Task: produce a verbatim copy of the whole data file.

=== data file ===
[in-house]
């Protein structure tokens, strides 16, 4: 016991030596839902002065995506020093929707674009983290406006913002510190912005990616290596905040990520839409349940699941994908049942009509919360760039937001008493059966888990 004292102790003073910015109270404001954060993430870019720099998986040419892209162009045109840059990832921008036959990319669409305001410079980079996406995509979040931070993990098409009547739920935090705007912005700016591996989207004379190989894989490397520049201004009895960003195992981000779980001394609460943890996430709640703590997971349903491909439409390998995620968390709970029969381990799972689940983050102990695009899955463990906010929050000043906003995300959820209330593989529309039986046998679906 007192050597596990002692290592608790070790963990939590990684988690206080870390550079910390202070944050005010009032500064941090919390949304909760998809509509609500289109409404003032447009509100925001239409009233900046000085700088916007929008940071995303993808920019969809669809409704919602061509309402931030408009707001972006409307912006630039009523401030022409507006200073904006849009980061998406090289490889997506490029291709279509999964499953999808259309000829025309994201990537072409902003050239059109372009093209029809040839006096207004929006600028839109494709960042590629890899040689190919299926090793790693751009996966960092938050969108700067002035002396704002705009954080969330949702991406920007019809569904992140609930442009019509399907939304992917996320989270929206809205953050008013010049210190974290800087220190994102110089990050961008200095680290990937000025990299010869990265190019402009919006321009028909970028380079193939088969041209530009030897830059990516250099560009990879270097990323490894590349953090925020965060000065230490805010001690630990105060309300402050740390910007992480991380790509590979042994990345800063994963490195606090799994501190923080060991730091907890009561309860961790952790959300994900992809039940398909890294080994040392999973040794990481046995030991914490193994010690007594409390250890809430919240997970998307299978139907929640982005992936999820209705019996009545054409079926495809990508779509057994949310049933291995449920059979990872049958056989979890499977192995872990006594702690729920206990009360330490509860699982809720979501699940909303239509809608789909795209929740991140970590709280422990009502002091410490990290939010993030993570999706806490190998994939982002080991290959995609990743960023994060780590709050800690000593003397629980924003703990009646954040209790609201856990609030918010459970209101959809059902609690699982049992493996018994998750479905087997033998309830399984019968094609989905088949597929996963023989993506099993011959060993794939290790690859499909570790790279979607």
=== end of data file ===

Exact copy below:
[in-house]
């Protein structure tokens, strides 16, 4: 016991030596839902002065995506020093929707674009983290406006913002510190912005990616290596905040990520839409349940699941994908049942009509919360760039937001008493059966888990 004292102790003073910015109270404001954060993430870019720099998986040419892209162009045109840059990832921008036959990319669409305001410079980079996406995509979040931070993990098409009547739920935090705007912005700016591996989207004379190989894989490397520049201004009895960003195992981000779980001394609460943890996430709640703590997971349903491909439409390998995620968390709970029969381990799972689940983050102990695009899955463990906010929050000043906003995300959820209330593989529309039986046998679906 007192050597596990002692290592608790070790963990939590990684988690206080870390550079910390202070944050005010009032500064941090919390949304909760998809509509609500289109409404003032447009509100925001239409009233900046000085700088916007929008940071995303993808920019969809669809409704919602061509309402931030408009707001972006409307912006630039009523401030022409507006200073904006849009980061998406090289490889997506490029291709279509999964499953999808259309000829025309994201990537072409902003050239059109372009093209029809040839006096207004929006600028839109494709960042590629890899040689190919299926090793790693751009996966960092938050969108700067002035002396704002705009954080969330949702991406920007019809569904992140609930442009019509399907939304992917996320989270929206809205953050008013010049210190974290800087220190994102110089990050961008200095680290990937000025990299010869990265190019402009919006321009028909970028380079193939088969041209530009030897830059990516250099560009990879270097990323490894590349953090925020965060000065230490805010001690630990105060309300402050740390910007992480991380790509590979042994990345800063994963490195606090799994501190923080060991730091907890009561309860961790952790959300994900992809039940398909890294080994040392999973040794990481046995030991914490193994010690007594409390250890809430919240997970998307299978139907929640982005992936999820209705019996009545054409079926495809990508779509057994949310049933291995449920059979990872049958056989979890499977192995872990006594702690729920206990009360330490509860699982809720979501699940909303239509809608789909795209929740991140970590709280422990009502002091410490990290939010993030993570999706806490190998994939982002080991290959995609990743960023994060780590709050800690000593003397629980924003703990009646954040209790609201856990609030918010459970209101959809059902609690699982049992493996018994998750479905087997033998309830399984019968094609989905088949597929996963023989993506099993011959060993794939290790690859499909570790790279979607």